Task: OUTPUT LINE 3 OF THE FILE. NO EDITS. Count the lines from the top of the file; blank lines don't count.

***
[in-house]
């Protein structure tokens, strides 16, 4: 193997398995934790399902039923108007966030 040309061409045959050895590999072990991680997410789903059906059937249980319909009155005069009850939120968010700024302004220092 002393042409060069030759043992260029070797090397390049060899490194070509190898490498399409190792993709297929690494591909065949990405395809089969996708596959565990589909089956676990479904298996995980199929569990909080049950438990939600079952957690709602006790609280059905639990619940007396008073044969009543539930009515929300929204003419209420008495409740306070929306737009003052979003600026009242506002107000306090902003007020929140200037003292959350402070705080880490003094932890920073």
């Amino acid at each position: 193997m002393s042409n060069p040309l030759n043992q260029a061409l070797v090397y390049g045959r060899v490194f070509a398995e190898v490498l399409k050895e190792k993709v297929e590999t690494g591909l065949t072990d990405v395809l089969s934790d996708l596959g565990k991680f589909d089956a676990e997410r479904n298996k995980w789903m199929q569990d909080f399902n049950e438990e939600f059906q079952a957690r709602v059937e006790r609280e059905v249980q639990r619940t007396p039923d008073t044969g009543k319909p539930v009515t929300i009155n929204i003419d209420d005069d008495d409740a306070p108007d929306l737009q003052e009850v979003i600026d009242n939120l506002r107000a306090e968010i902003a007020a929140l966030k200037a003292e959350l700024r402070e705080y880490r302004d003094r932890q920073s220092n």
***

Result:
């Amino acid at each position: 193997m002393s042409n060069p040309l030759n043992q260029a061409l070797v090397y390049g045959r060899v490194f070509a398995e190898v490498l399409k050895e190792k993709v297929e590999t690494g591909l065949t072990d990405v395809l089969s934790d996708l596959g565990k991680f589909d089956a676990e997410r479904n298996k995980w789903m199929q569990d909080f399902n049950e438990e939600f059906q079952a957690r709602v059937e006790r609280e059905v249980q639990r619940t007396p039923d008073t044969g009543k319909p539930v009515t929300i009155n929204i003419d209420d005069d008495d409740a306070p108007d929306l737009q003052e009850v979003i600026d009242n939120l506002r107000a306090e968010i902003a007020a929140l966030k200037a003292e959350l700024r402070e705080y880490r302004d003094r932890q920073s220092n």